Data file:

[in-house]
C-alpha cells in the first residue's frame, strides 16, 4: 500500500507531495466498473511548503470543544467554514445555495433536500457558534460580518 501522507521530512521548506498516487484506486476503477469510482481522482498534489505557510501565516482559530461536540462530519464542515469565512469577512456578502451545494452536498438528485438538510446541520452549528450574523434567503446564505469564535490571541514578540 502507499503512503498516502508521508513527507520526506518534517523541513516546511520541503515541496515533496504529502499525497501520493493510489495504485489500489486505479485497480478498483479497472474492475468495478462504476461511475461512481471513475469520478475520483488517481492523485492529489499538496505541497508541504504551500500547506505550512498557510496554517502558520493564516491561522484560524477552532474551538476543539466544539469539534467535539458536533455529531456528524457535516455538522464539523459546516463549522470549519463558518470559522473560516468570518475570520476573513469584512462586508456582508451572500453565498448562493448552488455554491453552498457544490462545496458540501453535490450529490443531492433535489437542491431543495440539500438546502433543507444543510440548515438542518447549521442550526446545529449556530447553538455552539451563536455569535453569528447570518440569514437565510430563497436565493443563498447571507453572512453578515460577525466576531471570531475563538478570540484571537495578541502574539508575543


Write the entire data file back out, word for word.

[in-house]
C-alpha cells in the first residue's frame, strides 16, 4: 500500500507531495466498473511548503470543544467554514445555495433536500457558534460580518 501522507521530512521548506498516487484506486476503477469510482481522482498534489505557510501565516482559530461536540462530519464542515469565512469577512456578502451545494452536498438528485438538510446541520452549528450574523434567503446564505469564535490571541514578540 502507499503512503498516502508521508513527507520526506518534517523541513516546511520541503515541496515533496504529502499525497501520493493510489495504485489500489486505479485497480478498483479497472474492475468495478462504476461511475461512481471513475469520478475520483488517481492523485492529489499538496505541497508541504504551500500547506505550512498557510496554517502558520493564516491561522484560524477552532474551538476543539466544539469539534467535539458536533455529531456528524457535516455538522464539523459546516463549522470549519463558518470559522473560516468570518475570520476573513469584512462586508456582508451572500453565498448562493448552488455554491453552498457544490462545496458540501453535490450529490443531492433535489437542491431543495440539500438546502433543507444543510440548515438542518447549521442550526446545529449556530447553538455552539451563536455569535453569528447570518440569514437565510430563497436565493443563498447571507453572512453578515460577525466576531471570531475563538478570540484571537495578541502574539508575543